|Barked: Thu Mar 29, '12 3:49am PST |
|Good job cooking for your dog, a worthwhile thing to do.
I don't think the Daily Boost is meant to complete a diet made from fresh food. It actually sounds like powdered freeze dried raw food meant to perk up the flavor of kibble. Fine but won't fill the holes in a meat, rice and veggy diet.
How about reading through the thread on links about home cooking for some ideas?
It is important to make every calorie count when feeding a puppy. Dogs thrive on fat and protein, feed mostly meat, egg, fish, possibly dairy and a little liver. My 38 pound senior citizen Max needs as much calcium, phosphorus, zinc, B12 and a number of other nutrients as I do! Meat, particularly red meat like pork, lamb and beef, is a better source than chicken. Meat isn't high in calcium, powdering eggshell and mixing 1/2 tsp of it with a pound of meaty stuff provides the right amount but mixing in 900 mgs worth of calcium in bonemeal is even better. To finish off the diet consider use 25% by raw weight of a mix of pureed or cooked low calorie vegetables like celery, greens, zucchini, broccoli and cabbage.
For tomorrow mix in 1/2 tsp of eggshell to a pound of meat in whatever you have already prepared, a pinch to 1/4 pound of meat would be fine. I microwave empty egg shells until they are crispy and use my old coffee grinder to powder the shell but a mortar and pestle or even a rolling pin work fine. It is a tiny amount of powder, mix in well. I would rather use human grade bone meal for calcium than egg shell, see if you can find one you trust. Next time you buy meat for her buy more pork, lamb or beef than chicken and get a container of beef liver. I would cut that liver into 1 ounce bits and add one bit for each pound of meat you cook. I put the rest of the bits on a sheet of plastic, rolled it up and froze for later.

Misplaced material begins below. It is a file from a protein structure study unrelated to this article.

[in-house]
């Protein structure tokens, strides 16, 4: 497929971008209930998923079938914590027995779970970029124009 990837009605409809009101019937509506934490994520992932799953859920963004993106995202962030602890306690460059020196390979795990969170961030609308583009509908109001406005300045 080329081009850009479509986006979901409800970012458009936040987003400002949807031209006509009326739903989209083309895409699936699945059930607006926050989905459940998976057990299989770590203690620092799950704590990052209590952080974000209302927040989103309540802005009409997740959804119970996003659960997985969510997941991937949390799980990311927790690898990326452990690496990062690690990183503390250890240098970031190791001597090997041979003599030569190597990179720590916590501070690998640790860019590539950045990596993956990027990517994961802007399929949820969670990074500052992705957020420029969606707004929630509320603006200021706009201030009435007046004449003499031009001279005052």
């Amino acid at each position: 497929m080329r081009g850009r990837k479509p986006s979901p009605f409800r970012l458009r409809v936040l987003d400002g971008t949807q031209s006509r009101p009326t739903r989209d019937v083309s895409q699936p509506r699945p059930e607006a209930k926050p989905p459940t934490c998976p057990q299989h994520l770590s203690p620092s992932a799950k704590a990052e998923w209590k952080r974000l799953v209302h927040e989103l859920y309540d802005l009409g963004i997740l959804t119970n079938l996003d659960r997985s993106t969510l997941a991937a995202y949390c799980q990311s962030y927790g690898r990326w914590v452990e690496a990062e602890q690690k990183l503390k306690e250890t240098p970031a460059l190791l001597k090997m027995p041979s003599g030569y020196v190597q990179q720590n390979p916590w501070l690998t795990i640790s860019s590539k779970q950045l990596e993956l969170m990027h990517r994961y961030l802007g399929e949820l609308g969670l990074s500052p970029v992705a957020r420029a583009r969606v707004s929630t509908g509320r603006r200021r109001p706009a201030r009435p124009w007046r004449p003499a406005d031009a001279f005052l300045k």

I really like Lew Olson's Low Glycemic diet posted on B-Naturals newsletters.
I also think getting one or two of the cookbooks reviewed by Mary Straus on dogaware.com would be a good idea.
Something about a book in hand is very reassuring and I trust her judgement. Many of those books can be previewed on Amazon or Google books. If you are lucky some could be in your local library. A quick and easy check, if the recipes include calcium they are worth a look, if no calcium then the recipes aren't suitable for a complete diet.
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